Book Image

Java EE 8 High Performance

By : Romain Manni-Bucau
Book Image

Java EE 8 High Performance

By: Romain Manni-Bucau

Overview of this book

The ease with which we write applications has been increasing, but with this comes the need to address their performance. A balancing act between easily implementing complex applications and keeping their performance optimal is a present-day need. In this book, we explore how to achieve this crucial balance while developing and deploying applications with Java EE 8. The book starts by analyzing various Java EE specifications to identify those potentially affecting performance adversely. Then, we move on to monitoring techniques that enable us to identify performance bottlenecks and optimize performance metrics. Next, we look at techniques that help us achieve high performance: memory optimization, concurrency, multi-threading, scaling, and caching. We also look at fault tolerance solutions and the importance of logging. Lastly, you will learn to benchmark your application and also implement solutions for continuous performance evaluation. By the end of the book, you will have gained insights into various techniques and solutions that will help create high-performance applications in the Java EE 8 environment.
Table of Contents (12 chapters)

Application summary

When working on the performance, it is always important to keep two things in mind:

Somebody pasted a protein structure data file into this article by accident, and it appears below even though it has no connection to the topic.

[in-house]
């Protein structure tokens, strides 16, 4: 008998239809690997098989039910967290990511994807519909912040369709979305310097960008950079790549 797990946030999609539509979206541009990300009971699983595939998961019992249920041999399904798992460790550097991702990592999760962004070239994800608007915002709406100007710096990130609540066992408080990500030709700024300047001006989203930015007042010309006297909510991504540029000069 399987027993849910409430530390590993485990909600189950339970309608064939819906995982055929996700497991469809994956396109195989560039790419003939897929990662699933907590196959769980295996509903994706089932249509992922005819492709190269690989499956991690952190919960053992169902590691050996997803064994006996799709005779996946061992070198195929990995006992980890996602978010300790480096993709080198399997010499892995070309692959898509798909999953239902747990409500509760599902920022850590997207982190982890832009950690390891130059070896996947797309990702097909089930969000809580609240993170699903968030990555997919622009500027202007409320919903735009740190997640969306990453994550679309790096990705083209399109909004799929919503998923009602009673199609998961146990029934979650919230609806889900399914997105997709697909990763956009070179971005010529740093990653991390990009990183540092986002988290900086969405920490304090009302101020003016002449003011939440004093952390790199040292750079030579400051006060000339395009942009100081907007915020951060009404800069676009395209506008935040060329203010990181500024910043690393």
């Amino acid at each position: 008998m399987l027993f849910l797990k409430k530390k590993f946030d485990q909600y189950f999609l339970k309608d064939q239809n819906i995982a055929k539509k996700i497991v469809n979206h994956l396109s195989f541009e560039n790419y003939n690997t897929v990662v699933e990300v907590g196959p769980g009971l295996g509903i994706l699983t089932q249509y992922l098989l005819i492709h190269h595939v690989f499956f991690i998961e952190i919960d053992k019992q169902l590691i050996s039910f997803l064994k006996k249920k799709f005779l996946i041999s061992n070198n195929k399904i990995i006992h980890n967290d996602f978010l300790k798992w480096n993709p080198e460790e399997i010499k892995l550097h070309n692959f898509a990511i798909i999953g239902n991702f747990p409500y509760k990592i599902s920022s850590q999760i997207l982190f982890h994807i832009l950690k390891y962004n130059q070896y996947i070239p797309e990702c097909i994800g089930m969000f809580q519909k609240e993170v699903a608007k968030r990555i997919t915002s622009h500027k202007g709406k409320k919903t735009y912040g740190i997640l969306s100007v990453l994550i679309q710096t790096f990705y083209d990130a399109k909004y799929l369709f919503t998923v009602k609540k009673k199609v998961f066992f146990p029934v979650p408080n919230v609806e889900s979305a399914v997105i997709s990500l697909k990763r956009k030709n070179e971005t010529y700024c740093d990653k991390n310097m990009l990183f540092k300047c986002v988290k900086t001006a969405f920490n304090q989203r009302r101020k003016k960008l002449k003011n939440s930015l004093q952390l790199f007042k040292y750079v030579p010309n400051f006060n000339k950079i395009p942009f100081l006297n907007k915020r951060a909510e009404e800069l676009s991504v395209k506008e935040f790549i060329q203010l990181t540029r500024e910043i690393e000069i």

• The application business (what the application does)
  • The application technical stack (how the application was designed)

Even if the information you have about these two points is very high-level, ensure that you know them before working on the performance.

Let's do this exercise with our application and ensure that we know how to answer both the questions.

The application business

Our application is responsible for providing the quote prices to HTTP or WebSocket clients. With its model and customer/quote relationship, it can enable us to provide (or not provide) the price accessed by the customer if we add permissions or rules, for instance. What is important to see at this stage is that both the entities are in a relationship and that our application can visit this relationship for its business needs and trigger an implicit lazy loading of the relationship entities.

The data is injected into the system based on two external HTTP sources (CBOE and Yahoo). The first one provides a symbol dictionary of the quotes, and the second one, the prices.

The application design

Technically, the provisioning of the quote and prices is done asynchronously (not when a customer request is sent). It retrieves the data using a JAX-RS 2.1 client and inserts it as fast as possible into the database.

Access to the application is gained either through HTTP or WebSocket. In both cases, the application uses a JSON format for message exchange.